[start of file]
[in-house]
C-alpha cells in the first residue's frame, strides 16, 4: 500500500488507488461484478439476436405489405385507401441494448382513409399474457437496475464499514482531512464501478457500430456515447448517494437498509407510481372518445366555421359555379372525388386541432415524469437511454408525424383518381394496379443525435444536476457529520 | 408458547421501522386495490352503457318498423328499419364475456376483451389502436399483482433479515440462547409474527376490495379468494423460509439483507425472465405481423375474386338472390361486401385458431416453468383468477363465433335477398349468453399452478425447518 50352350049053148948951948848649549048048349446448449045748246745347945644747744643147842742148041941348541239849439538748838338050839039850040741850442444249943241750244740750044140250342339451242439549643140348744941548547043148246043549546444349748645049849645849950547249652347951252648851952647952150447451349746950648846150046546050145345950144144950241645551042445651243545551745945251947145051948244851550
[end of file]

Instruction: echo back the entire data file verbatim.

[in-house]
C-alpha cells in the first residue's frame, strides 16, 4: 500500500488507488461484478439476436405489405385507401441494448382513409399474457437496475464499514482531512464501478457500430456515447448517494437498509407510481372518445366555421359555379372525388386541432415524469437511454408525424383518381394496379443525435444536476457529520 | 408458547421501522386495490352503457318498423328499419364475456376483451389502436399483482433479515440462547409474527376490495379468494423460509439483507425472465405481423375474386338472390361486401385458431416453468383468477363465433335477398349468453399452478425447518 50352350049053148948951948848649549048048349446448449045748246745347945644747744643147842742148041941348541239849439538748838338050839039850040741850442444249943241750244740750044140250342339451242439549643140348744941548547043148246043549546444349748645049849645849950547249652347951252648851952647952150447451349746950648846150046546050145345950144144950241645551042445651243545551745945251947145051948244851550